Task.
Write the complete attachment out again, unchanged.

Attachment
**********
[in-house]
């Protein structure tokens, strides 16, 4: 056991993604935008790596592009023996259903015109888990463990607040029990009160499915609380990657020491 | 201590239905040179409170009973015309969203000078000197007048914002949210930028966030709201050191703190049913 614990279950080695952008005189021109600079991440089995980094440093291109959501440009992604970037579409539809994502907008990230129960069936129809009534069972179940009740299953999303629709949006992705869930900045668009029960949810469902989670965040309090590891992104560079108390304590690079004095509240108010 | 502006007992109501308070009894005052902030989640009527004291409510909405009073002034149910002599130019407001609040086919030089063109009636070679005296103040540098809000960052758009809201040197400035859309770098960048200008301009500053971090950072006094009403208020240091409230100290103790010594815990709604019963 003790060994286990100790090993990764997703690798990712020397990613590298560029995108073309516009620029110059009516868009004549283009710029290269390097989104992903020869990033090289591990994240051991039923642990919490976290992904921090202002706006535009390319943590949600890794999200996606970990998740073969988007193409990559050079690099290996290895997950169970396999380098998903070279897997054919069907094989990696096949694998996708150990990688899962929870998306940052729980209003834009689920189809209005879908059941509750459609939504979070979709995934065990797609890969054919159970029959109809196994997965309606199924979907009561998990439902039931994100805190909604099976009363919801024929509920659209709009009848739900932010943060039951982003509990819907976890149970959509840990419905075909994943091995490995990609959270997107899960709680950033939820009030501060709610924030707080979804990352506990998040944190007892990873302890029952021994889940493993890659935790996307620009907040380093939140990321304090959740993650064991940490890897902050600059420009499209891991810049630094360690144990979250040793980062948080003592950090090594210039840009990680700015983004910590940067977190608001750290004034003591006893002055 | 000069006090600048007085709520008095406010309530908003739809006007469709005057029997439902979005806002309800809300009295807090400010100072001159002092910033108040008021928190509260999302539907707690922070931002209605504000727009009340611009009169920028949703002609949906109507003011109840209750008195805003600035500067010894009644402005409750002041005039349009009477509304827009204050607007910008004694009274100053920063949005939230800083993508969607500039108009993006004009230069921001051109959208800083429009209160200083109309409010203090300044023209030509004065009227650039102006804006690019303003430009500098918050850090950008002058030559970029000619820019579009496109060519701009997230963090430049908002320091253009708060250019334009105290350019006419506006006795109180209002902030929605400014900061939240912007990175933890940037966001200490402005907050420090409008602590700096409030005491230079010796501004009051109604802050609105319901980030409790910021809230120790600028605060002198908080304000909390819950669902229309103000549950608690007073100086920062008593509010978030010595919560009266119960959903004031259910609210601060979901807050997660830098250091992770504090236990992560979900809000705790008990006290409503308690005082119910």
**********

[in-house]
């Protein structure tokens, strides 16, 4: 056991993604935008790596592009023996259903015109888990463990607040029990009160499915609380990657020491 | 201590239905040179409170009973015309969203000078000197007048914002949210930028966030709201050191703190049913 614990279950080695952008005189021109600079991440089995980094440093291109959501440009992604970037579409539809994502907008990230129960069936129809009534069972179940009740299953999303629709949006992705869930900045668009029960949810469902989670965040309090590891992104560079108390304590690079004095509240108010 | 502006007992109501308070009894005052902030989640009527004291409510909405009073002034149910002599130019407001609040086919030089063109009636070679005296103040540098809000960052758009809201040197400035859309770098960048200008301009500053971090950072006094009403208020240091409230100290103790010594815990709604019963 003790060994286990100790090993990764997703690798990712020397990613590298560029995108073309516009620029110059009516868009004549283009710029290269390097989104992903020869990033090289591990994240051991039923642990919490976290992904921090202002706006535009390319943590949600890794999200996606970990998740073969988007193409990559050079690099290996290895997950169970396999380098998903070279897997054919069907094989990696096949694998996708150990990688899962929870998306940052729980209003834009689920189809209005879908059941509750459609939504979070979709995934065990797609890969054919159970029959109809196994997965309606199924979907009561998990439902039931994100805190909604099976009363919801024929509920659209709009009848739900932010943060039951982003509990819907976890149970959509840990419905075909994943091995490995990609959270997107899960709680950033939820009030501060709610924030707080979804990352506990998040944190007892990873302890029952021994889940493993890659935790996307620009907040380093939140990321304090959740993650064991940490890897902050600059420009499209891991810049630094360690144990979250040793980062948080003592950090090594210039840009990680700015983004910590940067977190608001750290004034003591006893002055 | 000069006090600048007085709520008095406010309530908003739809006007469709005057029997439902979005806002309800809300009295807090400010100072001159002092910033108040008021928190509260999302539907707690922070931002209605504000727009009340611009009169920028949703002609949906109507003011109840209750008195805003600035500067010894009644402005409750002041005039349009009477509304827009204050607007910008004694009274100053920063949005939230800083993508969607500039108009993006004009230069921001051109959208800083429009209160200083109309409010203090300044023209030509004065009227650039102006804006690019303003430009500098918050850090950008002058030559970029000619820019579009496109060519701009997230963090430049908002320091253009708060250019334009105290350019006419506006006795109180209002902030929605400014900061939240912007990175933890940037966001200490402005907050420090409008602590700096409030005491230079010796501004009051109604802050609105319901980030409790910021809230120790600028605060002198908080304000909390819950669902229309103000549950608690007073100086920062008593509010978030010595919560009266119960959903004031259910609210601060979901807050997660830098250091992770504090236990992560979900809000705790008990006290409503308690005082119910």